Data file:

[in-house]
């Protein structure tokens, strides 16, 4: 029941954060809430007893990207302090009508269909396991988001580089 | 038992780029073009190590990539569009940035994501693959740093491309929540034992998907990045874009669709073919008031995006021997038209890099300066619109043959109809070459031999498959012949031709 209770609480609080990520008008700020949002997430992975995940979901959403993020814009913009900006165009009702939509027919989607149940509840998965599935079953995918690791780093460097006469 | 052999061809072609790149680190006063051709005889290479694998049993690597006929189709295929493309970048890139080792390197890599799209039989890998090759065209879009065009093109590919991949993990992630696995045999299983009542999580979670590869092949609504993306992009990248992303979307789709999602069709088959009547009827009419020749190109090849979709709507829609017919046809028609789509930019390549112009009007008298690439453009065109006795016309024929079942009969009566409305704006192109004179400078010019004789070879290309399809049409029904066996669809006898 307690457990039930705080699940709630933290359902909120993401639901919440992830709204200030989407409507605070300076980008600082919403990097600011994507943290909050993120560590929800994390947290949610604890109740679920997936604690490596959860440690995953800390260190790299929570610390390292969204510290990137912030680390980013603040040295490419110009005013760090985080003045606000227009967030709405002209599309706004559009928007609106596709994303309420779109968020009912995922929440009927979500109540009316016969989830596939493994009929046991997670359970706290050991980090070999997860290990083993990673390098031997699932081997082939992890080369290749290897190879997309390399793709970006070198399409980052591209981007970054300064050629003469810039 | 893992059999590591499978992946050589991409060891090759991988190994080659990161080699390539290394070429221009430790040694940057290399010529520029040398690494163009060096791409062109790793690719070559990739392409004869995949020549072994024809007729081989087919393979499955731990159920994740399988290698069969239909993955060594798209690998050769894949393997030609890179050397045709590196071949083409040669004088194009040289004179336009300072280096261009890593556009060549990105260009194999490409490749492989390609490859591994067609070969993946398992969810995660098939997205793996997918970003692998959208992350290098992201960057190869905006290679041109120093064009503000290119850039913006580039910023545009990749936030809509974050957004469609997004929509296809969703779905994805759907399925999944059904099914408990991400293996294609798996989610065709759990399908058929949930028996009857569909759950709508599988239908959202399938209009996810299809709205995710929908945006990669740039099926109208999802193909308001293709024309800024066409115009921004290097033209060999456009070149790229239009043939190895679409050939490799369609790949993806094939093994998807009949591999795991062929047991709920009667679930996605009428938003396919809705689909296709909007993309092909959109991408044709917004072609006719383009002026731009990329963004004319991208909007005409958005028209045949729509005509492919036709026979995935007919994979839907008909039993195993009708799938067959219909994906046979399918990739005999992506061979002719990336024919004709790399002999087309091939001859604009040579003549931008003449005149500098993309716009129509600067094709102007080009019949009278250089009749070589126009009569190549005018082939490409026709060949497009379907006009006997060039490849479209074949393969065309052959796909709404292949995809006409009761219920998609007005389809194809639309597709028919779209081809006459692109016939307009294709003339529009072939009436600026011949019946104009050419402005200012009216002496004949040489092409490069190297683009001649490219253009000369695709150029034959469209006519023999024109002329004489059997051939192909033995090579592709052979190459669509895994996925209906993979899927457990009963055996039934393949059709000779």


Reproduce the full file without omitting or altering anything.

[in-house]
């Protein structure tokens, strides 16, 4: 029941954060809430007893990207302090009508269909396991988001580089 | 038992780029073009190590990539569009940035994501693959740093491309929540034992998907990045874009669709073919008031995006021997038209890099300066619109043959109809070459031999498959012949031709 209770609480609080990520008008700020949002997430992975995940979901959403993020814009913009900006165009009702939509027919989607149940509840998965599935079953995918690791780093460097006469 | 052999061809072609790149680190006063051709005889290479694998049993690597006929189709295929493309970048890139080792390197890599799209039989890998090759065209879009065009093109590919991949993990992630696995045999299983009542999580979670590869092949609504993306992009990248992303979307789709999602069709088959009547009827009419020749190109090849979709709507829609017919046809028609789509930019390549112009009007008298690439453009065109006795016309024929079942009969009566409305704006192109004179400078010019004789070879290309399809049409029904066996669809006898 307690457990039930705080699940709630933290359902909120993401639901919440992830709204200030989407409507605070300076980008600082919403990097600011994507943290909050993120560590929800994390947290949610604890109740679920997936604690490596959860440690995953800390260190790299929570610390390292969204510290990137912030680390980013603040040295490419110009005013760090985080003045606000227009967030709405002209599309706004559009928007609106596709994303309420779109968020009912995922929440009927979500109540009316016969989830596939493994009929046991997670359970706290050991980090070999997860290990083993990673390098031997699932081997082939992890080369290749290897190879997309390399793709970006070198399409980052591209981007970054300064050629003469810039 | 893992059999590591499978992946050589991409060891090759991988190994080659990161080699390539290394070429221009430790040694940057290399010529520029040398690494163009060096791409062109790793690719070559990739392409004869995949020549072994024809007729081989087919393979499955731990159920994740399988290698069969239909993955060594798209690998050769894949393997030609890179050397045709590196071949083409040669004088194009040289004179336009300072280096261009890593556009060549990105260009194999490409490749492989390609490859591994067609070969993946398992969810995660098939997205793996997918970003692998959208992350290098992201960057190869905006290679041109120093064009503000290119850039913006580039910023545009990749936030809509974050957004469609997004929509296809969703779905994805759907399925999944059904099914408990991400293996294609798996989610065709759990399908058929949930028996009857569909759950709508599988239908959202399938209009996810299809709205995710929908945006990669740039099926109208999802193909308001293709024309800024066409115009921004290097033209060999456009070149790229239009043939190895679409050939490799369609790949993806094939093994998807009949591999795991062929047991709920009667679930996605009428938003396919809705689909296709909007993309092909959109991408044709917004072609006719383009002026731009990329963004004319991208909007005409958005028209045949729509005509492919036709026979995935007919994979839907008909039993195993009708799938067959219909994906046979399918990739005999992506061979002719990336024919004709790399002999087309091939001859604009040579003549931008003449005149500098993309716009129509600067094709102007080009019949009278250089009749070589126009009569190549005018082939490409026709060949497009379907006009006997060039490849479209074949393969065309052959796909709404292949995809006409009761219920998609007005389809194809639309597709028919779209081809006459692109016939307009294709003339529009072939009436600026011949019946104009050419402005200012009216002496004949040489092409490069190297683009001649490219253009000369695709150029034959469209006519023999024109002329004489059997051939192909033995090579592709052979190459669509895994996925209906993979899927457990009963055996039934393949059709000779």